Parenting & Pregnancy: Midwives guide mothers through the pain of labor

A midwife's goal is to help mothers manage the pain of childbirth with the least amount of medical intervention. But if something comes up, they use a shared decision-making approach.

Posted: Dec 4, 2020 4:24 PM
Updated: Dec 4, 2020 7:45 PM

EUGENE, Ore. -- Pregnancy is a life-changing event for families. Nine months of growing a healthy baby leads up to what some people say is the most painful thing in life. Midwives at Women's Care are there to help women manage the pain to deliver beautiful babies.

“One of the most important things we'll review with our patients in the prenatal period is the importance of breathwork. And breathing through the contractions to help maintain focus and a sense of control while the contraction is occurring. And also breathing once the contraction is over to help increase oxygen to baby and help increase relaxation,” said Madeleine Katz, Women’s Care Certified Nurse Midwife.

Katz said breathwork and movement help moms with pain management during labor.

“As labor progresses, we like to see babies come down farther in the pelvis. So, movement is an important aspect about being in labor because that helps facilitate rotation of the baby as well as relaxation of the hips and pelvis, which helps the contractions continue to get stronger,” Katz said.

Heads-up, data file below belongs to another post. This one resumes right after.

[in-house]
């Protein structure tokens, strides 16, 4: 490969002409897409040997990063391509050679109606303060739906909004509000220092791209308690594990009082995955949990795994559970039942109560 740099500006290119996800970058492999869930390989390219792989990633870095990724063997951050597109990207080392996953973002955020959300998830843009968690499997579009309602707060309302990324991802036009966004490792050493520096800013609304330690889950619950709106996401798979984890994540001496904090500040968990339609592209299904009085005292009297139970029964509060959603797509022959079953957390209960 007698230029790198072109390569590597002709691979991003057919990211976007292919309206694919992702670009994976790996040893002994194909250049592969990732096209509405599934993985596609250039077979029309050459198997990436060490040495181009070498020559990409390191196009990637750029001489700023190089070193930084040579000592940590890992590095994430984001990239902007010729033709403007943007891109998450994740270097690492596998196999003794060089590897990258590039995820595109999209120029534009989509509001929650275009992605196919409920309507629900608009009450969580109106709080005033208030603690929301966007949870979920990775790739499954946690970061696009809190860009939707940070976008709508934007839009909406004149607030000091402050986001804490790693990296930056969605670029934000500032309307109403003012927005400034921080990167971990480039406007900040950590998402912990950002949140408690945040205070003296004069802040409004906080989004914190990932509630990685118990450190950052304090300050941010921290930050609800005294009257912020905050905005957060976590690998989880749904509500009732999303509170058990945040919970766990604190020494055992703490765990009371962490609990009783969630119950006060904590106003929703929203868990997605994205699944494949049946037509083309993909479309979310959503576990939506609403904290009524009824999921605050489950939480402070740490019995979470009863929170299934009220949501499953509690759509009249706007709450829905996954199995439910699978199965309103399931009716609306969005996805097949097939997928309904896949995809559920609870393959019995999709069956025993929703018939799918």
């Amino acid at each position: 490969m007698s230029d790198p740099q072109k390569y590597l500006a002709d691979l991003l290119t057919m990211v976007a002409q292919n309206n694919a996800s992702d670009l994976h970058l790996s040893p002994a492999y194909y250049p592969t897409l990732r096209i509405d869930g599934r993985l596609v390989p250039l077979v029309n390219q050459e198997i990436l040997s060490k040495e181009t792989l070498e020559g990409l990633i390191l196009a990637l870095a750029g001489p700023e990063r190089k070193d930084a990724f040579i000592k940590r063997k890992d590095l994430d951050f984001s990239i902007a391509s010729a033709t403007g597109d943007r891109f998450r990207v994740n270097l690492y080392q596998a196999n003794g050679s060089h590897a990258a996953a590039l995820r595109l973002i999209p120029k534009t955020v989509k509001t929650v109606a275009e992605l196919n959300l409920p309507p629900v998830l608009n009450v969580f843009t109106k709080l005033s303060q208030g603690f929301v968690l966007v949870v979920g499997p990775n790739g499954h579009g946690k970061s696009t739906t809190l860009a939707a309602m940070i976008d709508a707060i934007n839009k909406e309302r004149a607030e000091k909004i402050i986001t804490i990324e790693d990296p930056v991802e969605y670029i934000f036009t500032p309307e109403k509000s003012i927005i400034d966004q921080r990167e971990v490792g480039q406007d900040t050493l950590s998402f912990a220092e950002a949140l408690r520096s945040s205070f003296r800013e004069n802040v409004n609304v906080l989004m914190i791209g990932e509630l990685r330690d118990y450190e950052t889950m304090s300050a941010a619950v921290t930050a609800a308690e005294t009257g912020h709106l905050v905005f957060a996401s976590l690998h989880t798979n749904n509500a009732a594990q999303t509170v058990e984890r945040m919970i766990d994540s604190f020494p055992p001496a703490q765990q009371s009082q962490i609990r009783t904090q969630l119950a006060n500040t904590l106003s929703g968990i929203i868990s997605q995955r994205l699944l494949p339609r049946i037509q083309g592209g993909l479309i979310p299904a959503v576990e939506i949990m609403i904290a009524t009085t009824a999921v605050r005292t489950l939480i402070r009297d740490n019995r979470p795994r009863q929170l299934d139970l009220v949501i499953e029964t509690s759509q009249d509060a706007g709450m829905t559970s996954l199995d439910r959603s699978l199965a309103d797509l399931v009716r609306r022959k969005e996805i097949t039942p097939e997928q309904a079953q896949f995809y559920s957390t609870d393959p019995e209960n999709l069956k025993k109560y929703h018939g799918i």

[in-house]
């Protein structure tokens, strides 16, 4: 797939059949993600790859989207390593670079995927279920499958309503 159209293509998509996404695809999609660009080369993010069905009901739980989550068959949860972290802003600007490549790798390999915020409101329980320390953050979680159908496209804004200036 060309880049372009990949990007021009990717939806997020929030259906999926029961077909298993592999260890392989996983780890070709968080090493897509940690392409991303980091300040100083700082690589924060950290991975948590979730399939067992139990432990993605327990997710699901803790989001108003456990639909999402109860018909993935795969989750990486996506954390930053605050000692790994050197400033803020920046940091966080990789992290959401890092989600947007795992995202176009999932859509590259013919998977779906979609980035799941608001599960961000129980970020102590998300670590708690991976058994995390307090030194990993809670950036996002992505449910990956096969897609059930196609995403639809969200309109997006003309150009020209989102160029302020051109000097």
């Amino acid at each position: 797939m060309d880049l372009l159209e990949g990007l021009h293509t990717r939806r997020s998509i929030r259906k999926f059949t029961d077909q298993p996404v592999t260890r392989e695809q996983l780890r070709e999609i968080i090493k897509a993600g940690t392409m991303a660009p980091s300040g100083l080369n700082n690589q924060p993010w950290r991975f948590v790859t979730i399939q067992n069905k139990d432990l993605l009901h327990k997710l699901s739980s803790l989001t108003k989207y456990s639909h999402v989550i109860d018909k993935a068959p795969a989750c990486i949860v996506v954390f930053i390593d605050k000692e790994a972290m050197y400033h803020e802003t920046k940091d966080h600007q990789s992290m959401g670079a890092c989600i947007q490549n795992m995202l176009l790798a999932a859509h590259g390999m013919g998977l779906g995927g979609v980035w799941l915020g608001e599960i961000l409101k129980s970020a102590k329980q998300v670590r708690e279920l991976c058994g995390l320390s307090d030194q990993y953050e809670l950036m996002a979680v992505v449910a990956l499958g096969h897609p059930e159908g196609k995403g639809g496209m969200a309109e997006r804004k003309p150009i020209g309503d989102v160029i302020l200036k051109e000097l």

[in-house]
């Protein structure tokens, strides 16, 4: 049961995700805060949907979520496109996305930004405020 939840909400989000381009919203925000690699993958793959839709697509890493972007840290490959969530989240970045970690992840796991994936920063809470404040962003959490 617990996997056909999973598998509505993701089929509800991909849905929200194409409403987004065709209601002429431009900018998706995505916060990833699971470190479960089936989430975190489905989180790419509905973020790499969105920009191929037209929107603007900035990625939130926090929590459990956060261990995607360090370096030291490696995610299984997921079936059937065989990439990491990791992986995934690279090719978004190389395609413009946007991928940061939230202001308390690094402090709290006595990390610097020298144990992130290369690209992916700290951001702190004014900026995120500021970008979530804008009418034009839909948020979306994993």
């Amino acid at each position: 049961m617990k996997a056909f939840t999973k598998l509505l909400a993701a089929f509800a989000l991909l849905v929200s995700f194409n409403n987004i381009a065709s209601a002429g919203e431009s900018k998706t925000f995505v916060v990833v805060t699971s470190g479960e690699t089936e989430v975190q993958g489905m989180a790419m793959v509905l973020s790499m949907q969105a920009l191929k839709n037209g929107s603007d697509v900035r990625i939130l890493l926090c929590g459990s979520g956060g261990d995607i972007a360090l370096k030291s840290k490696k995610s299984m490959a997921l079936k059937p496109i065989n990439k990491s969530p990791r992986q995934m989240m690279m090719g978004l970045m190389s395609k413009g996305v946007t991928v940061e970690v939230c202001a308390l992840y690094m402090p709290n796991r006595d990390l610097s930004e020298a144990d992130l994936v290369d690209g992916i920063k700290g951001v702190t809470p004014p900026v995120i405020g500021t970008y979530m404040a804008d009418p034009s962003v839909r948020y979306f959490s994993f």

A birth ball can be used to help during labor, but midwives also use a peanut ball to help laboring mothers.

“We use this with patients that have an epidural or even with patients that don't have an epidural we can put it between their legs to facilitate the opening of the pelvis so that the baby has more room to come down,” said Chris Skieens, Women’s Care Certified Nurse Midwife.

Skieens also said lunges can help the baby come down or just switching positions can help move the baby into the right position and help labor progress.

A midwife's goal is to help mothers manage the pain of childbirth with the least amount of medical intervention. But if something comes up, they use a shared decision-making approach.

“Which is actively involving the patient in the decisions that are being made. Explaining what the interventions are and why we are using them, so that the patient feels empowered within their own prenatal care,” Katz said.

PeaceHealth will also be introducing nitrous oxide for laboring mothers next year.

“Nitrous oxide is kind of like what you use at the dentist office. You would just breathe in this mixture of gas and oxygen. It kind of helps you remove yourself from the situation, thus removing your thought process away from the pain,” Skieens said.

If emergencies do come up, midwives work closely with OBGYNs at Women's Care. They develop a relationship between each other and the patients, allowing them to easily step in if needed.

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